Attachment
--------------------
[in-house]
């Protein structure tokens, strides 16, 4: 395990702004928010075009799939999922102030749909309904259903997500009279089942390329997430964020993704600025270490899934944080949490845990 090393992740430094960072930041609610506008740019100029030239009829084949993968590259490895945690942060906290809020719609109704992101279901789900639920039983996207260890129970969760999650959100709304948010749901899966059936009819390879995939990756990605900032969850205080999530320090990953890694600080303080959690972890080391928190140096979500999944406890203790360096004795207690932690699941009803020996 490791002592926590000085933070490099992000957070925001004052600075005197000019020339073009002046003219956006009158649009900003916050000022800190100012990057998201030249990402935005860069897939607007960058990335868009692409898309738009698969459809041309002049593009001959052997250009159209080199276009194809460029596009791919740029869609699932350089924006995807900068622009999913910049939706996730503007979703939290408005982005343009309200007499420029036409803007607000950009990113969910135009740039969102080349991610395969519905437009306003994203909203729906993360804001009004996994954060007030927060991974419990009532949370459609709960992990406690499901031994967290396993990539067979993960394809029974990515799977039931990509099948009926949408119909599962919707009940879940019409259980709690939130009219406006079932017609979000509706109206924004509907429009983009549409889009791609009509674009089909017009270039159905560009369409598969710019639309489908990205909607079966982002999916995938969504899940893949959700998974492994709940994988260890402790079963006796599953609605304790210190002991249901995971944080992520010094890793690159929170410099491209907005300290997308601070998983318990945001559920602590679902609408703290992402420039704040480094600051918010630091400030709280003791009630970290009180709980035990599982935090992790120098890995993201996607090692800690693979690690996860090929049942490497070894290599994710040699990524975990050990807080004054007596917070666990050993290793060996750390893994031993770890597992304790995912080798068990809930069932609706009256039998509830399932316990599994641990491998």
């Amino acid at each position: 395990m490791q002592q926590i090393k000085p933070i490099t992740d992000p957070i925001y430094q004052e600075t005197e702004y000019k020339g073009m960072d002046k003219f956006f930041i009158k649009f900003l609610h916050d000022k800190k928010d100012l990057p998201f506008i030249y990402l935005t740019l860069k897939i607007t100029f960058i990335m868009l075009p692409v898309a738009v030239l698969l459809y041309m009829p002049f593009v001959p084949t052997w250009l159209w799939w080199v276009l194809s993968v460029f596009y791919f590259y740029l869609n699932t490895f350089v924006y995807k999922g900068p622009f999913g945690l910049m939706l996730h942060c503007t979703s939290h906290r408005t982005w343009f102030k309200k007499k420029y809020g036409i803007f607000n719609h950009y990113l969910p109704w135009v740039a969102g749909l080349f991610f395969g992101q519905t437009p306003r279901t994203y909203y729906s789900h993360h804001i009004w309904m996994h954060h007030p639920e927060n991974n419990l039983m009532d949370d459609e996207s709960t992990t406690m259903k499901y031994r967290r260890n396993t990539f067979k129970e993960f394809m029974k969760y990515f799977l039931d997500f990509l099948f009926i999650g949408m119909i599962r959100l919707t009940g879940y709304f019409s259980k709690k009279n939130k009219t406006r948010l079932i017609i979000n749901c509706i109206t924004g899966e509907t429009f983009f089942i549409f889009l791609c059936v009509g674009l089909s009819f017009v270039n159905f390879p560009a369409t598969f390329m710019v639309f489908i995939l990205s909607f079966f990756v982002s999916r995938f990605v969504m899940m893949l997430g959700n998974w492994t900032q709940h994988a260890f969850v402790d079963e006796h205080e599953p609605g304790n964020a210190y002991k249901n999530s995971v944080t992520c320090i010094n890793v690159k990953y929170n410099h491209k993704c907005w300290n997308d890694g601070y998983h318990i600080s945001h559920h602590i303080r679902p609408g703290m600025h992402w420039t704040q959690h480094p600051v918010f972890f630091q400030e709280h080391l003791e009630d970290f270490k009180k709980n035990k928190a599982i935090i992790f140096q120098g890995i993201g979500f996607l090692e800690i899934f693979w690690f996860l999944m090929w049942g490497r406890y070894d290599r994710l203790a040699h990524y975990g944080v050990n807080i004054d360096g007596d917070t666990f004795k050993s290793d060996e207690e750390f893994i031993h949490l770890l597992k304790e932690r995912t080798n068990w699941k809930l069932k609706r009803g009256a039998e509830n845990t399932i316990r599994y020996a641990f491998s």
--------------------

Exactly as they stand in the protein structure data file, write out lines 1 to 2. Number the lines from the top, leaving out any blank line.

[in-house]
């Protein structure tokens, strides 16, 4: 395990702004928010075009799939999922102030749909309904259903997500009279089942390329997430964020993704600025270490899934944080949490845990 090393992740430094960072930041609610506008740019100029030239009829084949993968590259490895945690942060906290809020719609109704992101279901789900639920039983996207260890129970969760999650959100709304948010749901899966059936009819390879995939990756990605900032969850205080999530320090990953890694600080303080959690972890080391928190140096979500999944406890203790360096004795207690932690699941009803020996 490791002592926590000085933070490099992000957070925001004052600075005197000019020339073009002046003219956006009158649009900003916050000022800190100012990057998201030249990402935005860069897939607007960058990335868009692409898309738009698969459809041309002049593009001959052997250009159209080199276009194809460029596009791919740029869609699932350089924006995807900068622009999913910049939706996730503007979703939290408005982005343009309200007499420029036409803007607000950009990113969910135009740039969102080349991610395969519905437009306003994203909203729906993360804001009004996994954060007030927060991974419990009532949370459609709960992990406690499901031994967290396993990539067979993960394809029974990515799977039931990509099948009926949408119909599962919707009940879940019409259980709690939130009219406006079932017609979000509706109206924004509907429009983009549409889009791609009509674009089909017009270039159905560009369409598969710019639309489908990205909607079966982002999916995938969504899940893949959700998974492994709940994988260890402790079963006796599953609605304790210190002991249901995971944080992520010094890793690159929170410099491209907005300290997308601070998983318990945001559920602590679902609408703290992402420039704040480094600051918010630091400030709280003791009630970290009180709980035990599982935090992790120098890995993201996607090692800690693979690690996860090929049942490497070894290599994710040699990524975990050990807080004054007596917070666990050993290793060996750390893994031993770890597992304790995912080798068990809930069932609706009256039998509830399932316990599994641990491998």